HUNTINGsmart! USA Knowledge Base
Module 10 - WILDLIFE
Easily flustered, the grouse is a small bird with showy feathers—a favorite for hunters who like to be on the roam at sunrise.
Ruffed grouse get their name from the umbrella-shaped ruff of feathers they have encircling their head. The ruff on male grouse is more obvious than the ruff on females. Grouse also have short triangle-shaped chests, long, fan-shaped tails, short legs and a reddish-brown or greyish-brown colored body. Their feathers are patterned with spots and their tail feathers have a wide black band of color that stretches all the way across the tips.
These little birds feed on vegetation all year round. They prefer leaves, buds, ferns, plants and fruits, but to survive during the winter months, they’ll eat acorns and twigs as well. Insects also make up some of their diet.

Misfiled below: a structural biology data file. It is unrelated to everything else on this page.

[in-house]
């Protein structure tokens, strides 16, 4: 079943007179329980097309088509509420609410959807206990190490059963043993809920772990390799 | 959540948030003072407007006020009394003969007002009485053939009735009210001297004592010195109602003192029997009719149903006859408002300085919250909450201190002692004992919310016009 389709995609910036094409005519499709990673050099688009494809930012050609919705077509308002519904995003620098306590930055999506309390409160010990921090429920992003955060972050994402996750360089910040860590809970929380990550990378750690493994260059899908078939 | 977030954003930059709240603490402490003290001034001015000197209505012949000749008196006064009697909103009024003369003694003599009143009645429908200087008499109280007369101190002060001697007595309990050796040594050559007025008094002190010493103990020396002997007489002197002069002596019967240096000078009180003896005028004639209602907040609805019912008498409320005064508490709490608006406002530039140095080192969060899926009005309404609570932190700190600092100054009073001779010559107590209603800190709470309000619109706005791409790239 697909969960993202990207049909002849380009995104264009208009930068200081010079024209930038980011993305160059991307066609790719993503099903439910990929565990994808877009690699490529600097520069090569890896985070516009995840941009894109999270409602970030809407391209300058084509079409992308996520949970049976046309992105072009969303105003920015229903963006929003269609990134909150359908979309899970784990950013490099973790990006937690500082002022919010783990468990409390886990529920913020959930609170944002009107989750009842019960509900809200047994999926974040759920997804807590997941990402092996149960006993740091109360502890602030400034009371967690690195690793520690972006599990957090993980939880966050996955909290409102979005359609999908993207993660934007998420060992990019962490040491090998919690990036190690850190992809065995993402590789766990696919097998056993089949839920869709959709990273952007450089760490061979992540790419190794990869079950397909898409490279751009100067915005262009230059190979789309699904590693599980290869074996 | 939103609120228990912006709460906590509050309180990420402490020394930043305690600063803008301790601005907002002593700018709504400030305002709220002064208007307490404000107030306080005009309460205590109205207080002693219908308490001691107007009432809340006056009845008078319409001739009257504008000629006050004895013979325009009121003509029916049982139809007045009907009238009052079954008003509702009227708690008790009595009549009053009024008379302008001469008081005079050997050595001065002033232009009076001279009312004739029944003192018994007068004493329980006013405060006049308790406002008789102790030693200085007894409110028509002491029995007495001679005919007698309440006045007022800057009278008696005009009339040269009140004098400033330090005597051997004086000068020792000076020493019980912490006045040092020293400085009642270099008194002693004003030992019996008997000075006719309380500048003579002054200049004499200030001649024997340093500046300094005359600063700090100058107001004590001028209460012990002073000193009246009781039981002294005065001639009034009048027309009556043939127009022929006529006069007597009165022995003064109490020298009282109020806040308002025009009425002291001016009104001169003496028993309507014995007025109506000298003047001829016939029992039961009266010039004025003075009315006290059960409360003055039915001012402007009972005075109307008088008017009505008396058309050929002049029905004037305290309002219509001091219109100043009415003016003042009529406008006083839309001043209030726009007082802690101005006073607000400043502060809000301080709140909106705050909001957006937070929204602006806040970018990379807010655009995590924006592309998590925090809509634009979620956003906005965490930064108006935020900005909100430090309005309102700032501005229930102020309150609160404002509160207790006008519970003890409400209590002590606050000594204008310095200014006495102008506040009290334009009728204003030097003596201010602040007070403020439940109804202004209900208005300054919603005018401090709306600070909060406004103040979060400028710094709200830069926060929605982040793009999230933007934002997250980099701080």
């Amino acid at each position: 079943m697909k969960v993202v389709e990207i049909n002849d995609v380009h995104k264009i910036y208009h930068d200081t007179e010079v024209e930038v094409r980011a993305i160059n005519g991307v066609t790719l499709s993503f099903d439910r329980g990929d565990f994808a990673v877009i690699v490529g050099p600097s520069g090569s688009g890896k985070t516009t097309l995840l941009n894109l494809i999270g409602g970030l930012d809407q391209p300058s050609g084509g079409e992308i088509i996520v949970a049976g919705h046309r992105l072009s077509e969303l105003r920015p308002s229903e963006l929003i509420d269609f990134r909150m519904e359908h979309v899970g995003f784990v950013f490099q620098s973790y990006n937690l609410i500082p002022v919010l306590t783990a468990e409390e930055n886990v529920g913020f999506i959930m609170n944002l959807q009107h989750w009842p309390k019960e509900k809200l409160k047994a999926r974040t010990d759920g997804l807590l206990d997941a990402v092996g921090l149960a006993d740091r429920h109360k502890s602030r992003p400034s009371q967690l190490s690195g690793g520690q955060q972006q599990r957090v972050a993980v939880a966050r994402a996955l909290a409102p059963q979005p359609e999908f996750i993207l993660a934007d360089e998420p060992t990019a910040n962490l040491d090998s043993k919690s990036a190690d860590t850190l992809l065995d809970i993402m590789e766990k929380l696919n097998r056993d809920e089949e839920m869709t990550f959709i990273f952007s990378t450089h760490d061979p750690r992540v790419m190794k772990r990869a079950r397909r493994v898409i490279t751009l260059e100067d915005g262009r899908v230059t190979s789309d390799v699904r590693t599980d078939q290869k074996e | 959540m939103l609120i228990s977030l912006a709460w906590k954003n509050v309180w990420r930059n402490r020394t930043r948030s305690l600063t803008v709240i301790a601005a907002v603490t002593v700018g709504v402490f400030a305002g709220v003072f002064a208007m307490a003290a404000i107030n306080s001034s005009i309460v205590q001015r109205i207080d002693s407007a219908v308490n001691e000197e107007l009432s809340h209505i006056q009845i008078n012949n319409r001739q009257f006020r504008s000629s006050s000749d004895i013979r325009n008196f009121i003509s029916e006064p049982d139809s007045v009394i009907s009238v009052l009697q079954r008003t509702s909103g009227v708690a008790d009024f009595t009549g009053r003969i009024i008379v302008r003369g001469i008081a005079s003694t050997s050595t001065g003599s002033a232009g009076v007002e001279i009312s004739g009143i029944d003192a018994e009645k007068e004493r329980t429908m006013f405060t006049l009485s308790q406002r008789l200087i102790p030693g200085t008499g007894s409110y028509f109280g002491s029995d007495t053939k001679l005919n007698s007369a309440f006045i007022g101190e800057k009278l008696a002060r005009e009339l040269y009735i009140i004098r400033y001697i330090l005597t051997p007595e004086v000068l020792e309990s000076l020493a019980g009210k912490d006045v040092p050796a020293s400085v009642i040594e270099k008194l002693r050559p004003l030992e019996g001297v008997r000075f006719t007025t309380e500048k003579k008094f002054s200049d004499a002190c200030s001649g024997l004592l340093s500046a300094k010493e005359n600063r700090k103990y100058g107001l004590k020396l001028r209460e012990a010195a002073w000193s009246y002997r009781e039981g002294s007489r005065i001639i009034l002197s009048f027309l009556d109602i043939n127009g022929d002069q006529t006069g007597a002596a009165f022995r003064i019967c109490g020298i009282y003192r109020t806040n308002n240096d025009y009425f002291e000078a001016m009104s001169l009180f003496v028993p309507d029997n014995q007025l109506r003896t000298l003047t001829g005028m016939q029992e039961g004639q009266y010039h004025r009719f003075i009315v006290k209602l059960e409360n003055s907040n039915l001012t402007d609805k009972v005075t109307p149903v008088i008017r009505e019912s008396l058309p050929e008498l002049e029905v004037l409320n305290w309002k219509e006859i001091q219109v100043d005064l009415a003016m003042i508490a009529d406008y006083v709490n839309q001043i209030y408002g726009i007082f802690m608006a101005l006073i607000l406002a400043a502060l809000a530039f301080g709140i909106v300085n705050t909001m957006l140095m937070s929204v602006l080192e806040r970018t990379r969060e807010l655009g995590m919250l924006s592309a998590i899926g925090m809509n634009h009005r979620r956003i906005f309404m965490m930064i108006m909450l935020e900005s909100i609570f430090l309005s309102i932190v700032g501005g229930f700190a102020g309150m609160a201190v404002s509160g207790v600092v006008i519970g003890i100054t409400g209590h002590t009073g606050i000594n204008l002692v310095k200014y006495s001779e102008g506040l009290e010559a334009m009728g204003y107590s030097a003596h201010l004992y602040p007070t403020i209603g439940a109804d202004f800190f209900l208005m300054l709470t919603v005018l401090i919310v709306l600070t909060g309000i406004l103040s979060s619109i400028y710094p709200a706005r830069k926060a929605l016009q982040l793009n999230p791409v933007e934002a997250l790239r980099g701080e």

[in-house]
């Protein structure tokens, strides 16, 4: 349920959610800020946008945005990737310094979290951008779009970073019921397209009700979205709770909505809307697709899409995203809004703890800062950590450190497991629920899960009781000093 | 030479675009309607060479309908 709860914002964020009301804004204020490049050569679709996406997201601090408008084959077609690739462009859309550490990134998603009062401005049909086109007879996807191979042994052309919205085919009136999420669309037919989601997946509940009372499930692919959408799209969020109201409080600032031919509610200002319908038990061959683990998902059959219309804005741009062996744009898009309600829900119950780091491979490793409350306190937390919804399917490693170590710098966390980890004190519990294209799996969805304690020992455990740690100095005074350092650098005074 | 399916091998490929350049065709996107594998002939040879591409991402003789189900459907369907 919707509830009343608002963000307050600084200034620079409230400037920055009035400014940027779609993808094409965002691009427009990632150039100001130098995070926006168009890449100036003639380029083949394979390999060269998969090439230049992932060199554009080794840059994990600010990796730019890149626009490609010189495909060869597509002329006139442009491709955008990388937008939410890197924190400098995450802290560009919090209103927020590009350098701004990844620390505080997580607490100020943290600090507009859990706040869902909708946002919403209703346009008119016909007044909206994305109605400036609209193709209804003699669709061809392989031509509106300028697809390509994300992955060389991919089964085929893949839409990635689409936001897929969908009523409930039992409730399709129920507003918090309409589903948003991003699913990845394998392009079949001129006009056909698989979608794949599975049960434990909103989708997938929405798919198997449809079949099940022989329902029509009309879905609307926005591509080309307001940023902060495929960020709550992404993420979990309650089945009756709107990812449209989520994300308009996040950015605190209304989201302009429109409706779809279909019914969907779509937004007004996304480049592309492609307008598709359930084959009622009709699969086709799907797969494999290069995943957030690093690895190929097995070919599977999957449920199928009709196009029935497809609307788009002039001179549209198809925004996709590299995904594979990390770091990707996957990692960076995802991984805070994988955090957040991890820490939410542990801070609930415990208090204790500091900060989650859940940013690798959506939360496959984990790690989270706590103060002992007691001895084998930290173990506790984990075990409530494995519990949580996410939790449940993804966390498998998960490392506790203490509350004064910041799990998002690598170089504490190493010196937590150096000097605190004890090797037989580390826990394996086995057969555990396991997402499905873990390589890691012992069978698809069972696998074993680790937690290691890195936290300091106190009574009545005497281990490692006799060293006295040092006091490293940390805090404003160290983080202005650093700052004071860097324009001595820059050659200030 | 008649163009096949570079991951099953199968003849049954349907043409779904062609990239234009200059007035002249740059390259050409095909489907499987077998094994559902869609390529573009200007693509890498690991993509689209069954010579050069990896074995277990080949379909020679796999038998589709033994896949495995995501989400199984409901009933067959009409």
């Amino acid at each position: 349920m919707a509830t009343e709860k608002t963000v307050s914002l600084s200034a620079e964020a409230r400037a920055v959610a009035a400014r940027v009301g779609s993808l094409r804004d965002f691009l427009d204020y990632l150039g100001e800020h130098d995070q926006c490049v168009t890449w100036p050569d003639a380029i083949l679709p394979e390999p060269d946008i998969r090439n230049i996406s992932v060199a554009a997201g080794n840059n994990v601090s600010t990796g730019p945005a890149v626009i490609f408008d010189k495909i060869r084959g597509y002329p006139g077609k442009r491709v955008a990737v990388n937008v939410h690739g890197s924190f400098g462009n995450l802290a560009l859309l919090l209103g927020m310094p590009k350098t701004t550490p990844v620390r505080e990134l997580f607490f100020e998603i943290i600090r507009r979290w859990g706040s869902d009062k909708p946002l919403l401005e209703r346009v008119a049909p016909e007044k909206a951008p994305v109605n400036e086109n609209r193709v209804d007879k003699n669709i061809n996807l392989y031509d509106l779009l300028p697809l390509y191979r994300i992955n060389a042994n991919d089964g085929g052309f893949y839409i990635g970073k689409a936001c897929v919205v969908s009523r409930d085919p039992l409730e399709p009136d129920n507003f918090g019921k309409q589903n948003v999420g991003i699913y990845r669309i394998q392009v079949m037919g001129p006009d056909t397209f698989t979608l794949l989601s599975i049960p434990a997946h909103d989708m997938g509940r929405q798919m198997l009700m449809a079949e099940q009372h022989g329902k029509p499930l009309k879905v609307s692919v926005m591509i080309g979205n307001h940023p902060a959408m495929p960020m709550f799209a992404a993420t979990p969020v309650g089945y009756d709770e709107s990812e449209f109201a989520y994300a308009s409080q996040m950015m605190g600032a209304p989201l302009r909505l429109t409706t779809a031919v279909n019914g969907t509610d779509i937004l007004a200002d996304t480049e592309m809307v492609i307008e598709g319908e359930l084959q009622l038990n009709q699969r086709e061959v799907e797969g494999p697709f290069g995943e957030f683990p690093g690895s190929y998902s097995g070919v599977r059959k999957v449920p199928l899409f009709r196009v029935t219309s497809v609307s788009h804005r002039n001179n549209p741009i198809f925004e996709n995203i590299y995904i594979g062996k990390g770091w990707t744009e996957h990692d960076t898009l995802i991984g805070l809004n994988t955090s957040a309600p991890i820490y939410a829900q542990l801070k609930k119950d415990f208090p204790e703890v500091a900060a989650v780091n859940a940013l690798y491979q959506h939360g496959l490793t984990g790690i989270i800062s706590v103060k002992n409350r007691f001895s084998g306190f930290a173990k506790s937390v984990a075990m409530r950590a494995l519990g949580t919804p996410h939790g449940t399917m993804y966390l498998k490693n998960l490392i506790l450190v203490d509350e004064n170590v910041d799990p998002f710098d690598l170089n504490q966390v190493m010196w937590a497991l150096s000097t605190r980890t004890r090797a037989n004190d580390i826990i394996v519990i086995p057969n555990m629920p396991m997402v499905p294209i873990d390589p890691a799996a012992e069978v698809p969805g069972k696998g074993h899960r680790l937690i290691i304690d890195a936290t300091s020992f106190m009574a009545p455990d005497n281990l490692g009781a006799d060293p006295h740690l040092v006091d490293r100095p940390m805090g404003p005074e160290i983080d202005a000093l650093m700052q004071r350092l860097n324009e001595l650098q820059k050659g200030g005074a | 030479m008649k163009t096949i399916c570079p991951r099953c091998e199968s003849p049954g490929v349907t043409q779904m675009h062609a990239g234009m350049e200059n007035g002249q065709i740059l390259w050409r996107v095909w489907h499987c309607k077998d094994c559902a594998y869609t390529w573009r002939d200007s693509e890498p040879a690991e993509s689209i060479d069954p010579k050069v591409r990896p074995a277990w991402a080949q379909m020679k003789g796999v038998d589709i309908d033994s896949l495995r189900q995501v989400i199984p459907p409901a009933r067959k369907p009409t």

Grouse are shy and love to stay hidden, so you’ll find them in plenty of wooded areas with mixed aged tree growth, shrubs, grasses, etc. They nest on the forest floor by burrowing into a small indent (about 3 inches deep) and surrounding themselves with nearby cover, like tree stumps or rocks. They have a habit of burying themselves in brush or snow and then emerging at the last minute in a flurry of feathers if they’ve been startled or sense trouble.
Firearms, Ammo & Your Target
A lightweight shotgun shot will be the best option for grouse hunting—most hunters will use a 12, 16 or 20-gauge shotgun. The firearm must be easy to swing and easy to get on target quickly. Cylinder or skeet choke will be your best bet at getting a clean kill because when the grouse erupts from it’s cover, it will be very close to you (likely less than 20 yards away). Smaller pellets will do the job, such as No. 7½ shot. If the bird is heavily feathered, you can use a No. 6 shot.
Aim for the head, heart and lungs. If your shot is accurate, you should hit all three areas with one trigger pull.